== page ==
The official student newspaper of University of Wisconsin-Eau Claire since 1923.

The Spectator

The official student newspaper of University of Wisconsin-Eau Claire since 1923.

The Spectator

The official student newspaper of University of Wisconsin-Eau Claire since 1923.

The Spectator

Ask An Expert: UWEC Greenhouses

Lab Technician Lynn Janik recently joined The Spectator for a question-and-answer tour through the greenhouses in Phillips Science Hall. All answers are word for word, but were shortened due to space restrictions.

Students can access the Biology greenhouses by taking the South elevator to the fifth floor of Phillips.

Do mainly Biology students use the greenhouse?

“Yes, it’s for Biology students, Biology labs. The plants are raised for labs. We use almost every single plant in here, believe it or not.

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But other students are welcome. There was a student who was coming up – a business major – he just loved plants. So he’d just come up here.”

Can you tell me about the different types of plants here?

“First let me say this: two weeks ago I was given the OK to move the plants back in here … All the plants were on the roof!

We just had the floors redone … The water was leaking down to Chemistry (rooms), which was a major problem.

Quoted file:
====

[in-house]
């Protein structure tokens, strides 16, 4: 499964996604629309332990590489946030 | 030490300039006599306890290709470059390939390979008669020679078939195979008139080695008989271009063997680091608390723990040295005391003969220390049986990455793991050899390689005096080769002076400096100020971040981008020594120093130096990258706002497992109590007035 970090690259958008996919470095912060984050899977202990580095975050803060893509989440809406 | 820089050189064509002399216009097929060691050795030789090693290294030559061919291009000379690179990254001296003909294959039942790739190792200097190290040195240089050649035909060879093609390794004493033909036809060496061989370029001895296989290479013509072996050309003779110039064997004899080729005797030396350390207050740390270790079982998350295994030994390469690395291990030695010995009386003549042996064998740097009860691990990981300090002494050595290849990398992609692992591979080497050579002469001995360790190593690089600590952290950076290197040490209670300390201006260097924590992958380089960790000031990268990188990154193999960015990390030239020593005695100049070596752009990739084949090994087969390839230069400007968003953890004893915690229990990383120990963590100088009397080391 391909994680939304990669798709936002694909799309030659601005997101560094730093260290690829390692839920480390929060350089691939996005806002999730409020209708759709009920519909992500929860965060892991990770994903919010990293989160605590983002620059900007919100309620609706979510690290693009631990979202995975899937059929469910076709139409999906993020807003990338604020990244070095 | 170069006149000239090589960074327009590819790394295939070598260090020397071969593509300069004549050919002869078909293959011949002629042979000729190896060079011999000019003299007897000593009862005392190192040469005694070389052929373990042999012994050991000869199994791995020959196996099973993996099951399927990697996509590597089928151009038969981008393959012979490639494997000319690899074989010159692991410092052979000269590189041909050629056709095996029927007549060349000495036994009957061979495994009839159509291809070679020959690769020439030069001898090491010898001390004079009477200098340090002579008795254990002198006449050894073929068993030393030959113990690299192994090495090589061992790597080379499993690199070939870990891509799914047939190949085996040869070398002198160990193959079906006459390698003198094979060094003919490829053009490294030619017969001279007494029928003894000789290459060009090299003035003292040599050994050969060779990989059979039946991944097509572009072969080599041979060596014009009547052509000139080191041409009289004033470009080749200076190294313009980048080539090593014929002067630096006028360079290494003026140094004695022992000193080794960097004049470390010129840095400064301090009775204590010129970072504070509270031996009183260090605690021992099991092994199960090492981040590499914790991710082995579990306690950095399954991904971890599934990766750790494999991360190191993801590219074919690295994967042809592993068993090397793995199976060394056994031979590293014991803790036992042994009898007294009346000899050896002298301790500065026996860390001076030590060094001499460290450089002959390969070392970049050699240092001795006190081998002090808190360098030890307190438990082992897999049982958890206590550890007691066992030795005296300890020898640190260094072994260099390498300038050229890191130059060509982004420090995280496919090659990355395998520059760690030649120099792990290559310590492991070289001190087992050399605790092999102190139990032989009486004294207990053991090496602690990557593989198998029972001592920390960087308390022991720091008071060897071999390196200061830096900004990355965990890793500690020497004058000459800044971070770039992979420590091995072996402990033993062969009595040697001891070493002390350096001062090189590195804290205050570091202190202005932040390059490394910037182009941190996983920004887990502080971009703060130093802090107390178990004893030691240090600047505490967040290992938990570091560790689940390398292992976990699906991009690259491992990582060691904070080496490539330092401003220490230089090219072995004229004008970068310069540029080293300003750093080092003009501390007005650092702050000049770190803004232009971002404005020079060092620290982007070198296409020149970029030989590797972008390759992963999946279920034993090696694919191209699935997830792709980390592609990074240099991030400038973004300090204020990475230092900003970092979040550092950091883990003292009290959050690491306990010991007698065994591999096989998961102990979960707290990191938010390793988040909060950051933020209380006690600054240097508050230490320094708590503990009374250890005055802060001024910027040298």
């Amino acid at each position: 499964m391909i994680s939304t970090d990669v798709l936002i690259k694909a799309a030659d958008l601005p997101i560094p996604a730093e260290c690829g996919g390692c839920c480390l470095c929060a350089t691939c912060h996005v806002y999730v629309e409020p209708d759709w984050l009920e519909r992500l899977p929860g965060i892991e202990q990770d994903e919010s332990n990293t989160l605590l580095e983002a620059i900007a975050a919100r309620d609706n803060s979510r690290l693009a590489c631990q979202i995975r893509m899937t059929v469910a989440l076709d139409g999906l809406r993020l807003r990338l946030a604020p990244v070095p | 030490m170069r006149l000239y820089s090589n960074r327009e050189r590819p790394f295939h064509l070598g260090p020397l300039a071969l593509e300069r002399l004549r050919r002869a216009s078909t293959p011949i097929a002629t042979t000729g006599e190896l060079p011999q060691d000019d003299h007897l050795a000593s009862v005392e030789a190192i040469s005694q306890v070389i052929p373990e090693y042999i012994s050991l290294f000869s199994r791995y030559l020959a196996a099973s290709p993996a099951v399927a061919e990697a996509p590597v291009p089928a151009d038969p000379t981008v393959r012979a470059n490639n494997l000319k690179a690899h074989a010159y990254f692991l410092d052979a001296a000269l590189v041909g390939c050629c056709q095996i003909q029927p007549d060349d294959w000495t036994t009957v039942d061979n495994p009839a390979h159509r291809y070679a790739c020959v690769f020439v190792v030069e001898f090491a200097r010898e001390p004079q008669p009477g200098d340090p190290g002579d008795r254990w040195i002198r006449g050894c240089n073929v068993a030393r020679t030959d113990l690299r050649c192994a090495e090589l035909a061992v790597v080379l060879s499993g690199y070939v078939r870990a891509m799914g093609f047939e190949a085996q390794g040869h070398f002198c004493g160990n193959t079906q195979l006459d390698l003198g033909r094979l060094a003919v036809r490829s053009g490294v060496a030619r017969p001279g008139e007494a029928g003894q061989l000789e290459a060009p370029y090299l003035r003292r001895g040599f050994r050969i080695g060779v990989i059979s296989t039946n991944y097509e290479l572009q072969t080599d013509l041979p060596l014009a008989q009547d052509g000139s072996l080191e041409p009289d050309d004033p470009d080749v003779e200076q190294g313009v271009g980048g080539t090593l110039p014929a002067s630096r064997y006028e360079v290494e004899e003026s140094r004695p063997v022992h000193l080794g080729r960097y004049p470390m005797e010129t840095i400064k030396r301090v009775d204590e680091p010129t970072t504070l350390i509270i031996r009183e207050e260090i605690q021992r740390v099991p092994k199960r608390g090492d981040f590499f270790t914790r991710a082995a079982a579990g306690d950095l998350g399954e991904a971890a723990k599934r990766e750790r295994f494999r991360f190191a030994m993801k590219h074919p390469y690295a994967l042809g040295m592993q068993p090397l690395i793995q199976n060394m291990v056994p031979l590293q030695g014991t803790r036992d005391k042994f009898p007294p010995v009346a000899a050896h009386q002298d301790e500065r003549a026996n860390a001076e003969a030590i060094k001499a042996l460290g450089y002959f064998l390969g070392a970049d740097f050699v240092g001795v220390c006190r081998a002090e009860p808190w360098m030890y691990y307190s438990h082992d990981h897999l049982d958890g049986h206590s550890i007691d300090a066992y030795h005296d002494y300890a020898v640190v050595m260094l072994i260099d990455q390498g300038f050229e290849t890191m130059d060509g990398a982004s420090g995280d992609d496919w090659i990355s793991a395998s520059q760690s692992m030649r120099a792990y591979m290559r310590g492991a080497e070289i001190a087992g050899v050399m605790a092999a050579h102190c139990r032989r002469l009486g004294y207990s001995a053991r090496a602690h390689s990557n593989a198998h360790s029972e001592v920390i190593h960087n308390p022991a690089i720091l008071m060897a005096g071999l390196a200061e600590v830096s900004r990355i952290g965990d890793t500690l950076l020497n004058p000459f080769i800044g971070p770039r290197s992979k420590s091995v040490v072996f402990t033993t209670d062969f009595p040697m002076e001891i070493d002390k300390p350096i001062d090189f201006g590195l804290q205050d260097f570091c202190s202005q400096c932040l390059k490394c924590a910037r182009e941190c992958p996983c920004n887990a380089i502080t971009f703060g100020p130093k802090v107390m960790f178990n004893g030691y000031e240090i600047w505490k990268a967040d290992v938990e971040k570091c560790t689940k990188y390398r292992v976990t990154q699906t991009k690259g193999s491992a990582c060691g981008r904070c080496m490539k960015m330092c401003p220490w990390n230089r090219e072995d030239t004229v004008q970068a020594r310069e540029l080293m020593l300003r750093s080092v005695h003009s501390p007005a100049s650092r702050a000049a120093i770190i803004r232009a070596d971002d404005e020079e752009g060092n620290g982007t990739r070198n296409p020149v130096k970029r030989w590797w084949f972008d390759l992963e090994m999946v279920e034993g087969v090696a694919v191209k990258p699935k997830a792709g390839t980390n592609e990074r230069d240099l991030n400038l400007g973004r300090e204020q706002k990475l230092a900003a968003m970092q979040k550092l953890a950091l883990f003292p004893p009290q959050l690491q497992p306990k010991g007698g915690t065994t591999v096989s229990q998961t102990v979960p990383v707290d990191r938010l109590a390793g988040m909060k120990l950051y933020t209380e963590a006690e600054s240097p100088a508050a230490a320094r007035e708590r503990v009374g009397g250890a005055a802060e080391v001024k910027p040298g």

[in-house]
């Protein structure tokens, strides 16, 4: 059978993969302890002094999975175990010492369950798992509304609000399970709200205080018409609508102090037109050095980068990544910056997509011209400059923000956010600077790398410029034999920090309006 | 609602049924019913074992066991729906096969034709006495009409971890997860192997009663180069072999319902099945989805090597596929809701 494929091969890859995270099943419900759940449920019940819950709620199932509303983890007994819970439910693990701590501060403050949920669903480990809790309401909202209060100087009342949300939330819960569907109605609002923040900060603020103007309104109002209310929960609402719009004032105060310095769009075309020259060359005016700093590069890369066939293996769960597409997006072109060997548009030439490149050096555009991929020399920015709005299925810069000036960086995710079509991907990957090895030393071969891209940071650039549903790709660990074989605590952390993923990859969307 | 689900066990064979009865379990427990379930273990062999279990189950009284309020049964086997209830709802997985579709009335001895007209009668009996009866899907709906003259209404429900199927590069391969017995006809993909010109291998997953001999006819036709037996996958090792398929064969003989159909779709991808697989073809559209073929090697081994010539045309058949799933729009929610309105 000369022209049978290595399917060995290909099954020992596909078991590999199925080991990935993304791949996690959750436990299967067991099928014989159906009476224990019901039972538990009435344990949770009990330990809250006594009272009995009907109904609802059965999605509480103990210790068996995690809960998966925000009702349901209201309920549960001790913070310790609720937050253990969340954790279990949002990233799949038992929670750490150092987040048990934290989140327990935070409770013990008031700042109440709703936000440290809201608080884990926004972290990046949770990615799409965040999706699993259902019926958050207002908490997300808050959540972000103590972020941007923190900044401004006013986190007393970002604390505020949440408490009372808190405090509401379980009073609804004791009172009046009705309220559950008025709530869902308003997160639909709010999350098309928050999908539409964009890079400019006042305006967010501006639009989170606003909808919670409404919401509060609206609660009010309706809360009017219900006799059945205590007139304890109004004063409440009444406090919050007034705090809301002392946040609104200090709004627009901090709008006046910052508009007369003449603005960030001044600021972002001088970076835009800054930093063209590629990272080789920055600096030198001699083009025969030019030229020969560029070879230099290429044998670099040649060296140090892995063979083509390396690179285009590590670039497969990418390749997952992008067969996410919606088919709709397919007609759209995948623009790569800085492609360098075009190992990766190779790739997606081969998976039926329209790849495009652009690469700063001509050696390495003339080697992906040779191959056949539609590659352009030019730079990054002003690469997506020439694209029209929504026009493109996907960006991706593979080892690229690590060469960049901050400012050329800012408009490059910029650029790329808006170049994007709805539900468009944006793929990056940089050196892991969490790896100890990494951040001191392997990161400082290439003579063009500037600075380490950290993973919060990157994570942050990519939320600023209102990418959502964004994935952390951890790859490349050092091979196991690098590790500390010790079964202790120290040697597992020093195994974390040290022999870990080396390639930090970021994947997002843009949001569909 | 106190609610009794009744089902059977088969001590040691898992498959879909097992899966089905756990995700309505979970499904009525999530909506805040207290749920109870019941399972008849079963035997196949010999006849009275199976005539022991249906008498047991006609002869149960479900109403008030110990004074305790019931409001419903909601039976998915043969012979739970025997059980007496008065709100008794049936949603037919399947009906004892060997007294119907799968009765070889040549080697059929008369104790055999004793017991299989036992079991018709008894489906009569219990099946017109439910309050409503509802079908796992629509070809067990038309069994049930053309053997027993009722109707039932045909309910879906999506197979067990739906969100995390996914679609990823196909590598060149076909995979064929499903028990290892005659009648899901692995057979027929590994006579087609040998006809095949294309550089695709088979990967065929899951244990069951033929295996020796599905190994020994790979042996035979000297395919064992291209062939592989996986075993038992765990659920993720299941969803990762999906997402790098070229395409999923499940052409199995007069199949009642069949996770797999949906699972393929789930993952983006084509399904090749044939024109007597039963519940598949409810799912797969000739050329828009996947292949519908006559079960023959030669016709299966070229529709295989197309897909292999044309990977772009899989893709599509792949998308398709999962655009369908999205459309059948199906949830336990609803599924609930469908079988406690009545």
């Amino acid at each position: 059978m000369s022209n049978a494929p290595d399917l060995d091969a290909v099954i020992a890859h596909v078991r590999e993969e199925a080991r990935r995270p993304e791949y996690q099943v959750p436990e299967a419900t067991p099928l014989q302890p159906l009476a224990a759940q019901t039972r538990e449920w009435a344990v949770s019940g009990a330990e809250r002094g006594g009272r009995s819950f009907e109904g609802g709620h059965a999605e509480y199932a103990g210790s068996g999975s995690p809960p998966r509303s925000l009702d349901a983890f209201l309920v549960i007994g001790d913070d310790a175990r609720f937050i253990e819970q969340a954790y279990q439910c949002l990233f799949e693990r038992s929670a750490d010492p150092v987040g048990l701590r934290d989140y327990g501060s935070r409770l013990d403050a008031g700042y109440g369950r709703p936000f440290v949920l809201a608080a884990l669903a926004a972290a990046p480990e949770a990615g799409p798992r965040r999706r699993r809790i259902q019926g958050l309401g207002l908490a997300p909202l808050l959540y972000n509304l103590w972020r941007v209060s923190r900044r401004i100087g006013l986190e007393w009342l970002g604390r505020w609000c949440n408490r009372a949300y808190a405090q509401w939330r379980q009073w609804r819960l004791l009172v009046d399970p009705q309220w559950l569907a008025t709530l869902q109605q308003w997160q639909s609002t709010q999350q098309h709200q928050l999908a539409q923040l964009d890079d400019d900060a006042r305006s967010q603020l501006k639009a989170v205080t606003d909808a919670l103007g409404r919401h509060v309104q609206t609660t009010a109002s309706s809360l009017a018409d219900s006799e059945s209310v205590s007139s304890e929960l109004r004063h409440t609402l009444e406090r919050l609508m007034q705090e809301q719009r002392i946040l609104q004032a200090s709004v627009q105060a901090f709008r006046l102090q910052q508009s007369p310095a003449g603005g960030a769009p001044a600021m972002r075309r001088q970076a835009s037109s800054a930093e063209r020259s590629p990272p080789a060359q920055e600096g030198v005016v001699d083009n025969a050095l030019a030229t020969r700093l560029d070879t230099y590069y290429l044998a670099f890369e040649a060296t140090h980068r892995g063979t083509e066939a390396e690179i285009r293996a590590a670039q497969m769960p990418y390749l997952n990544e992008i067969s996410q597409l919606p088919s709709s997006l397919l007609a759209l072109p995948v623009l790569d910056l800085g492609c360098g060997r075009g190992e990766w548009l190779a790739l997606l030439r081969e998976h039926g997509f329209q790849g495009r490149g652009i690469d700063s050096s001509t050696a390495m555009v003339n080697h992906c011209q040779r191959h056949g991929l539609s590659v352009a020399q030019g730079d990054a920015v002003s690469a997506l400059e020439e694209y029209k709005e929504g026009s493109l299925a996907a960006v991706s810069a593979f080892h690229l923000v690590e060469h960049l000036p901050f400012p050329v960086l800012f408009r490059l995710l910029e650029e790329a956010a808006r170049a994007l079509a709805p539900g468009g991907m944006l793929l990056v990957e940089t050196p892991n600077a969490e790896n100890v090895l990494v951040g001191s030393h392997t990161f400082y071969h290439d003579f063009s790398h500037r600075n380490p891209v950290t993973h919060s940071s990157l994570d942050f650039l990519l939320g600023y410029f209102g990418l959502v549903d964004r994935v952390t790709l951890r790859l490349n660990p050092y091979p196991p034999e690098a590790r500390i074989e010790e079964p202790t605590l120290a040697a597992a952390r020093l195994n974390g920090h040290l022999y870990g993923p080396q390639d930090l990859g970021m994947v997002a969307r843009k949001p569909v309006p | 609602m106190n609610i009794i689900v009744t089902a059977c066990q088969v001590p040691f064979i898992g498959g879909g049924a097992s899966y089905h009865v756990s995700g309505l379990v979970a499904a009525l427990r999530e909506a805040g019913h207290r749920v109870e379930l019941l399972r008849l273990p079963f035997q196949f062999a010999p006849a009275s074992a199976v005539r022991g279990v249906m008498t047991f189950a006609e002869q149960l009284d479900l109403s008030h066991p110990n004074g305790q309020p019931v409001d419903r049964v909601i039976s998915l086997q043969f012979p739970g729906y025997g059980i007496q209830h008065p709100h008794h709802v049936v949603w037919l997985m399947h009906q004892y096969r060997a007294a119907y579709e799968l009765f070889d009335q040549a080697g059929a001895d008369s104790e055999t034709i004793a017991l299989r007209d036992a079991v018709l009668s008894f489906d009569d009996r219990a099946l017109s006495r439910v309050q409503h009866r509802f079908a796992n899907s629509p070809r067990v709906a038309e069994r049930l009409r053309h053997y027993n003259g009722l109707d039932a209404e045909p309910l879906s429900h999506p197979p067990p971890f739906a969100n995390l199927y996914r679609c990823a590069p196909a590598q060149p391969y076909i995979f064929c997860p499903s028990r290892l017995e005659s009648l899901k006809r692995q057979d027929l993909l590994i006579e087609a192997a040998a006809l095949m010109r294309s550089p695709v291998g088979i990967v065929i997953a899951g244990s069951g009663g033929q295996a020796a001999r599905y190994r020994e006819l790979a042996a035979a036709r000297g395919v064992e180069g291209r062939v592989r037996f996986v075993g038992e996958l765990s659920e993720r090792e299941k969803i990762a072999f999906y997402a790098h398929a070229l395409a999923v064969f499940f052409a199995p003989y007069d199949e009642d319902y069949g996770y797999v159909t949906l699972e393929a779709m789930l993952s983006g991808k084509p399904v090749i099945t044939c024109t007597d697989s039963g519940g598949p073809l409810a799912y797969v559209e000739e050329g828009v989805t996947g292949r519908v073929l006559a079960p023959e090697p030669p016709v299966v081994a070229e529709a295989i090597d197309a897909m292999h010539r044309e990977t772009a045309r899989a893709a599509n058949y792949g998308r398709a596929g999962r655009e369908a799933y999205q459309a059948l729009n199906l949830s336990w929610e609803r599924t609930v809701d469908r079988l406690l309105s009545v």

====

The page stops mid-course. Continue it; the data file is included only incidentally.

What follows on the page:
So, I was finally given the OK to put them back, but they’re not all in their proper place yet, and they’re not all cleaned up yet.

So anyway, the greenhouse is not quite normal yet.

This bench has mostly economic plants. Like, this is teosinte, a precursor to corn, and it’s from Mexico. We’ve got other things like sugar cane … a chocolate tree, ginger, cinnamon, avocado, pomegranate … and lots of other plants.

This plant (titan arum) right now is dormant, and I’m hoping that it’s going to be okay. Every time we move it, I worry about it. This is that plant that everyone gets all excited about. It’s a titan arum, and it’s that plant that when it blooms, people come and see it because … it only blooms for a day and it’s got a really big what’s called inflorescence-supposedly the biggest inflorescence in the world. And it really stinks.

It was just tiny when we got it … the greenhouse manager before me got it from Madison. When Madison’s bloomed, the community came and saw it.”

How long have you had this position?

“I’ve worked for three years; this is going on my fourth year.

I am also in charge of the bird museum. We’ve been trying to update some of the displays down there, and actually we’ve had a volunteer from the community and some students too to redo some of the displays. Hopefully at the end of September we’re going to have a little open house.”

— Compiled by Danielle Ryan

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Ask An Expert: UWEC Greenhouses